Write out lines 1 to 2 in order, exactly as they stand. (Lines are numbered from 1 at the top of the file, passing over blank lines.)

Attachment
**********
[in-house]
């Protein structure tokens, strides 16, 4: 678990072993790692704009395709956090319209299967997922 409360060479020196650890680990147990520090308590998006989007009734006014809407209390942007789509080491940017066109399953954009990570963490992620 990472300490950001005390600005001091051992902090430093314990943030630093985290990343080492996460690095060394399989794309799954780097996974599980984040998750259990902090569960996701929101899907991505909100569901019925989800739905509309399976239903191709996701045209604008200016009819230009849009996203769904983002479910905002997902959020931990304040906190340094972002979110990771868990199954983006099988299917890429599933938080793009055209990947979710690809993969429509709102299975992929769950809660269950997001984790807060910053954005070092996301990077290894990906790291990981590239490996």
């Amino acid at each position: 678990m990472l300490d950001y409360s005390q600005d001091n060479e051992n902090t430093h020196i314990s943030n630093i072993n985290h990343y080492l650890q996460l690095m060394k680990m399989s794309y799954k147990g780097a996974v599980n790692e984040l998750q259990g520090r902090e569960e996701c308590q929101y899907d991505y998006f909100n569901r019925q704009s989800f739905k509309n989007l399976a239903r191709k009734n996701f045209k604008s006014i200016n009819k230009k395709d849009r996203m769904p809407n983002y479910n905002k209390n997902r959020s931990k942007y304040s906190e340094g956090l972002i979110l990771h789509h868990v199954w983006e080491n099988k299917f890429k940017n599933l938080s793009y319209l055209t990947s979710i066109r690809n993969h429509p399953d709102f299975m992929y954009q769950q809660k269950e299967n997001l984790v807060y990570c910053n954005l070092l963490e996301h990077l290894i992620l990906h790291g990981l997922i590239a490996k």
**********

[in-house]
């Protein structure tokens, strides 16, 4: 678990072993790692704009395709956090319209299967997922 409360060479020196650890680990147990520090308590998006989007009734006014809407209390942007789509080491940017066109399953954009990570963490992620 990472300490950001005390600005001091051992902090430093314990943030630093985290990343080492996460690095060394399989794309799954780097996974599980984040998750259990902090569960996701929101899907991505909100569901019925989800739905509309399976239903191709996701045209604008200016009819230009849009996203769904983002479910905002997902959020931990304040906190340094972002979110990771868990199954983006099988299917890429599933938080793009055209990947979710690809993969429509709102299975992929769950809660269950997001984790807060910053954005070092996301990077290894990906790291990981590239490996």